Sunday, April 27, 2008 | Los Angeles Times
NOW that the patina of the "it" bag has worn off, along with the appeal of the red sole of a Christian Louboutin pump, jewelry — both fine and faux — is having its moment.
We're not talking about a single strand of pearls, a subtle lariat or a few stacking rings. We're talking statement jewelry, the kind of pieces that are so colorful, intricate or just plain enormous, they demand to be noticed.
For spring, jewelry is alive with birds, butterflies, blossoms and blooms echoing the garden of delights on the fashion runways. The details are so lifelike on these fantasy pieces, they look as if they could have been plucked from the wild. Leviev's 60-carat fern frond, dazzling with green garnets and yellow diamonds, is as realistic as a sketch from a botany book. Chanel's Camellia Feuille aquamarine and blue sapphire ring may be small, but the intense color of the stones makes it look like the prize bloom in a garden. Chopard took the trend and turned it into one major cuff clustered with "blossoms" of pink sapphires and diamonds, and priced at $650,000. Talk about flower power.
But just as the runways set the trends for the mass market, these works of art are leading the way for some of the best costume jewelry since the 1980s. Because we may not be rich, but at least we can look like it.
Fashion designers leapt into the fine jewelry business about 15 years ago, as part of the global rise of luxury brands. Chanel launched its fine jewelry collection in 1993, using its camellia signature on rings and necklaces, followed more recently by Christian Dior, Gucci and Louis Vuitton. And soon, Ralph Lauren will introduce a fine jewelry line.
Now, high-end designers, including Lanvin, Marc Jacobs, Yves Saint Laurent, Balenciaga and Marni, are expanding their costume offerings, seeing the category as an entree for would-be luxury shoppers. Miu Miu's critter brooches — quirky spiders, lizards and dragonflies — reflect the spring collection's nocturnal whimsy and give a lot of personality to a dress or blazer.
Tom Binns, a Venice Beach designer, is one of a new generation of independent costume jewelers elevating the craft. His floral collar with intertwining blooms and vines in every color of the rainbow, looks as if it could be an estate piece. New York designer Alexis Bittar specializes in Lucite, handpainting stunning floral brooches. Then there's Kenneth Jay Lane, the king of costume for nearly 50 years, who made jewelry for Jacqueline Kennedy Onassis, Diana Vreeland and Elizabeth Taylor. (He also designed the three-strand pearl necklace famously worn by Barbara Bush.) Lane's $90 enamel flower cocktail rings are spring's best buy.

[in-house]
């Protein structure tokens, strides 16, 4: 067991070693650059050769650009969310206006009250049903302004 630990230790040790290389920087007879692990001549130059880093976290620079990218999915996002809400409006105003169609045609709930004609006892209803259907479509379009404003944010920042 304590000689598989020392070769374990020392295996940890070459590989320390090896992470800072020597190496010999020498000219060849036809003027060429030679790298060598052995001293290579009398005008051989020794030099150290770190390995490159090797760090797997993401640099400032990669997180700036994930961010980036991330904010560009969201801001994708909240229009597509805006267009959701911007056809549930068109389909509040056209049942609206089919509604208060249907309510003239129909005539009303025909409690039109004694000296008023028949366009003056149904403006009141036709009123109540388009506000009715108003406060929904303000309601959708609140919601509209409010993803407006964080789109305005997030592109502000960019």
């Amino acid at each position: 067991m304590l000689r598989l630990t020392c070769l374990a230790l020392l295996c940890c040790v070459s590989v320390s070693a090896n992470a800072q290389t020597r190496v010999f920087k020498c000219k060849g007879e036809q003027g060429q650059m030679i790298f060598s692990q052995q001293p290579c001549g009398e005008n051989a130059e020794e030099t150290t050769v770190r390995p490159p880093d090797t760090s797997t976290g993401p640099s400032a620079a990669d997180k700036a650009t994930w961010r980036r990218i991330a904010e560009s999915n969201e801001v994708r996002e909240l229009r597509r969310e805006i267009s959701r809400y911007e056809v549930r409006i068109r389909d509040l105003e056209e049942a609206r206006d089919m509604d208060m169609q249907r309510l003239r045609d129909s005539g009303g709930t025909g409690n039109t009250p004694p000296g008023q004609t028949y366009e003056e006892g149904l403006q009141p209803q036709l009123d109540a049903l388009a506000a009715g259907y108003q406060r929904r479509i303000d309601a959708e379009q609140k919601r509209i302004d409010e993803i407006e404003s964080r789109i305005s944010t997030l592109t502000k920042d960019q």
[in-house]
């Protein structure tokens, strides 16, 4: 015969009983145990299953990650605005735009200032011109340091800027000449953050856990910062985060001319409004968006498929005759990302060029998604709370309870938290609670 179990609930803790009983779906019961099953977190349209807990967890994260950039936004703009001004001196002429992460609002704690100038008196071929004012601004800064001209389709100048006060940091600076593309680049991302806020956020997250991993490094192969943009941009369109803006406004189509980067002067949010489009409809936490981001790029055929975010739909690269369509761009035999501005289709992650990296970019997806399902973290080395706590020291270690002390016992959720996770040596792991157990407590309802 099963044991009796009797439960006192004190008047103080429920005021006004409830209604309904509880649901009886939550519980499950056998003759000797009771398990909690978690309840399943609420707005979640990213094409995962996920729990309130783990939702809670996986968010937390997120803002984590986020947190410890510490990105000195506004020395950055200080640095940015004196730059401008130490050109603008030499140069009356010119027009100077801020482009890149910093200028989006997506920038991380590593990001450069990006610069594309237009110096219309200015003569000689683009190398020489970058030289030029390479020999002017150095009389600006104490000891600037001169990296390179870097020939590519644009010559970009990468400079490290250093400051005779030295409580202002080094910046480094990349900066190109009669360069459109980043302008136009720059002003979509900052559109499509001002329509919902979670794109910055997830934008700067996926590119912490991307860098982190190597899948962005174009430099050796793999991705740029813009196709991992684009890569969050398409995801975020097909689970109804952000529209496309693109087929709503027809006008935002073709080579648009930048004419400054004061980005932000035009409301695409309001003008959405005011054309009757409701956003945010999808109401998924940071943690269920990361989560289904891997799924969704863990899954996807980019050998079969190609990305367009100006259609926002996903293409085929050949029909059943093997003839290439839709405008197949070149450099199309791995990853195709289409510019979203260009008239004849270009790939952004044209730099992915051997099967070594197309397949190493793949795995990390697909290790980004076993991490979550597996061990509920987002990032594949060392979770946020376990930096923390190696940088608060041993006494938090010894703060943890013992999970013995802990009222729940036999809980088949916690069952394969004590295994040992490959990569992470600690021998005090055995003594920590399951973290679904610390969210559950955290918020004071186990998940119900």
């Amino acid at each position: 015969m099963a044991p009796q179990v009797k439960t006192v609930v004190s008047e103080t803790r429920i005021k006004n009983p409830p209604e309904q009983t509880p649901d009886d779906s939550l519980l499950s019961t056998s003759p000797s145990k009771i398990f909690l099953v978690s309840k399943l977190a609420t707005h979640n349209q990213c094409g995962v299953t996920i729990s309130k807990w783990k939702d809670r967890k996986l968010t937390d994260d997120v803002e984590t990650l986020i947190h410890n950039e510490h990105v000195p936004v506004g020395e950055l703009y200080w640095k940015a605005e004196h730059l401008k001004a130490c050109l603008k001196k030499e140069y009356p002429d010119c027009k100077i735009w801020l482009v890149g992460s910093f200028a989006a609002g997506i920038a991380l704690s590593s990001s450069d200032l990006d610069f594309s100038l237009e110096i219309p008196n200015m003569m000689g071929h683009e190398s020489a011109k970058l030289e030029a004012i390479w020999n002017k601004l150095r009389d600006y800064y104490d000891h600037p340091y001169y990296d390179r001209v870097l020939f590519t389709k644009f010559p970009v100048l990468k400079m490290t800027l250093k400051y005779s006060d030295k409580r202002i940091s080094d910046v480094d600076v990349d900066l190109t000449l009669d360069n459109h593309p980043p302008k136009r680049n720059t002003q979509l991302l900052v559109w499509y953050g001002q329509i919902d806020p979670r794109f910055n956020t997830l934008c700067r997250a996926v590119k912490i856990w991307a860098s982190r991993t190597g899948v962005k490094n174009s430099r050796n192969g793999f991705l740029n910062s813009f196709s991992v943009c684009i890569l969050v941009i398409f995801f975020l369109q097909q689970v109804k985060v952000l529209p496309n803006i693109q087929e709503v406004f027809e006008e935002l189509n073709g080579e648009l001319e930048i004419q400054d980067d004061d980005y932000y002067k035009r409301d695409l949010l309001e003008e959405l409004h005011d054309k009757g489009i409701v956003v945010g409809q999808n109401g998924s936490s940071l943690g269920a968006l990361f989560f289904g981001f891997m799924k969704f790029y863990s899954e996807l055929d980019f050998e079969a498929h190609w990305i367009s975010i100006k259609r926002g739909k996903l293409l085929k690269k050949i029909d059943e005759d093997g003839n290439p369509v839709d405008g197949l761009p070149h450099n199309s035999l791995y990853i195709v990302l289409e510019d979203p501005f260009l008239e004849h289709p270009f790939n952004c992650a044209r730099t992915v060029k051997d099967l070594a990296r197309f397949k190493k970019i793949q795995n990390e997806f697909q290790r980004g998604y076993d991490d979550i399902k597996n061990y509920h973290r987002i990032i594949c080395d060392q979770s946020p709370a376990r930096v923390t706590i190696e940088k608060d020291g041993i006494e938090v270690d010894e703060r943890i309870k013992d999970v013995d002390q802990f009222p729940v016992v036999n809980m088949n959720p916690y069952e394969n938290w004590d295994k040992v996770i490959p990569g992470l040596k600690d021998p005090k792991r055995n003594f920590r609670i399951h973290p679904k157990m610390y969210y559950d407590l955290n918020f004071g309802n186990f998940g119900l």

Even more accessible, J. Crew is focusing on jewelry like never before, with flower, bird and butterfly baubles in the spring collection. The $150 Magnolia cuff, a vintage-feeling piece in brown enamel with a blossom bursting from the center, is one of the season's true statement pieces.
Of course, jewelers have been translating flora and fauna into sparkling creations forever. Leaves and flowers decorated some of the earliest jewelry in Egypt, where they were linked to life and resurrection. The Greeks and Romans draped themselves with gold leaf ornaments and wreaths, to symbolize prosperity. And the 21st century Angeleno? Think of it as fashionable armature, of the most delicate sort.
Illustration by Cecilia Carlstedt For The Times; photographs by Karen Tapia Anderson Los Angeles Times; Dragonfly photograph courtesy of Van Cleef and Arpels. Photographs, clockwise from top, by Karen Tapia Anderson Los Angeles Times, Pade Vavra, Kirk McKoy Los Angeles Times, Karen Tapia Anderson Los Angeles Times, Kirk McKoy Los Angeles Times, Kirk McKoy Los Angeles Times, Robert Lachman Los Angeles Times, Robert Lachman Los Angeles Times, Alexis Bittar, Alexis Bittar.